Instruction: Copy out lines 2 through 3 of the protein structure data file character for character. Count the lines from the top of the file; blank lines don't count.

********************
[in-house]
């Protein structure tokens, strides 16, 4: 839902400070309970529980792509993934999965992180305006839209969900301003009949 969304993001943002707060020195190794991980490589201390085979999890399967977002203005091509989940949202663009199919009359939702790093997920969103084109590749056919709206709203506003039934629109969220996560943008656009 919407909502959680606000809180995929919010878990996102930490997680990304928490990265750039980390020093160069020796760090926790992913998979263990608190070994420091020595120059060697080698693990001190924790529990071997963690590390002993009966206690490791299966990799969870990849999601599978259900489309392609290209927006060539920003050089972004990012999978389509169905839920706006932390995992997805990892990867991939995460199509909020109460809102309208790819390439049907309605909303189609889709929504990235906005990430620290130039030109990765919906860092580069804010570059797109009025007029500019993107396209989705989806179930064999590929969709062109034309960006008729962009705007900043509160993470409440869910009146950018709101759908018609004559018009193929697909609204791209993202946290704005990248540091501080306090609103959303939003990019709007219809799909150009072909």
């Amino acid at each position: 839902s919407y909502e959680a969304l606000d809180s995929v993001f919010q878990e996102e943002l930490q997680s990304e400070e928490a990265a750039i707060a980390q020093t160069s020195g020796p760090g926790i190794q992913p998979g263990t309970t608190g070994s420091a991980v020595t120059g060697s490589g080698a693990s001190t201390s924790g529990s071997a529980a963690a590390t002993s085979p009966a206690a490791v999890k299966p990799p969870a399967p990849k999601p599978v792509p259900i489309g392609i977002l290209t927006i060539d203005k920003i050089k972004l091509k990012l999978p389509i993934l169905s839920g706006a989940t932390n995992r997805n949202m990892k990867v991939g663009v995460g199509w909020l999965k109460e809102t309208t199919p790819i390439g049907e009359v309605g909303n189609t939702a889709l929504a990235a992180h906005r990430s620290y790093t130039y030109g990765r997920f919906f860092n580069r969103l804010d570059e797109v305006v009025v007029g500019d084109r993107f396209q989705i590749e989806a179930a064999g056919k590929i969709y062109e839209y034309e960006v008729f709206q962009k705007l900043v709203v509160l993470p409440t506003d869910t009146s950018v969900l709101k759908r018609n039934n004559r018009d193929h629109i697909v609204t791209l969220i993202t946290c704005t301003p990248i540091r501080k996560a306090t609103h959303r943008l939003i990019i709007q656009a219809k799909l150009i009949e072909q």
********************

């Protein structure tokens, strides 16, 4: 839902400070309970529980792509993934999965992180305006839209969900301003009949 969304993001943002707060020195190794991980490589201390085979999890399967977002203005091509989940949202663009199919009359939702790093997920969103084109590749056919709206709203506003039934629109969220996560943008656009 919407909502959680606000809180995929919010878990996102930490997680990304928490990265750039980390020093160069020796760090926790992913998979263990608190070994420091020595120059060697080698693990001190924790529990071997963690590390002993009966206690490791299966990799969870990849999601599978259900489309392609290209927006060539920003050089972004990012999978389509169905839920706006932390995992997805990892990867991939995460199509909020109460809102309208790819390439049907309605909303189609889709929504990235906005990430620290130039030109990765919906860092580069804010570059797109009025007029500019993107396209989705989806179930064999590929969709062109034309960006008729962009705007900043509160993470409440869910009146950018709101759908018609004559018009193929697909609204791209993202946290704005990248540091501080306090609103959303939003990019709007219809799909150009072909």
């Amino acid at each position: 839902s919407y909502e959680a969304l606000d809180s995929v993001f919010q878990e996102e943002l930490q997680s990304e400070e928490a990265a750039i707060a980390q020093t160069s020195g020796p760090g926790i190794q992913p998979g263990t309970t608190g070994s420091a991980v020595t120059g060697s490589g080698a693990s001190t201390s924790g529990s071997a529980a963690a590390t002993s085979p009966a206690a490791v999890k299966p990799p969870a399967p990849k999601p599978v792509p259900i489309g392609i977002l290209t927006i060539d203005k920003i050089k972004l091509k990012l999978p389509i993934l169905s839920g706006a989940t932390n995992r997805n949202m990892k990867v991939g663009v995460g199509w909020l999965k109460e809102t309208t199919p790819i390439g049907e009359v309605g909303n189609t939702a889709l929504a990235a992180h906005r990430s620290y790093t130039y030109g990765r997920f919906f860092n580069r969103l804010d570059e797109v305006v009025v007029g500019d084109r993107f396209q989705i590749e989806a179930a064999g056919k590929i969709y062109e839209y034309e960006v008729f709206q962009k705007l900043v709203v509160l993470p409440t506003d869910t009146s950018v969900l709101k759908r018609n039934n004559r018009d193929h629109i697909v609204t791209l969220i993202t946290c704005t301003p990248i540091r501080k996560a306090t609103h959303r943008l939003i990019i709007q656009a219809k799909l150009i009949e072909q």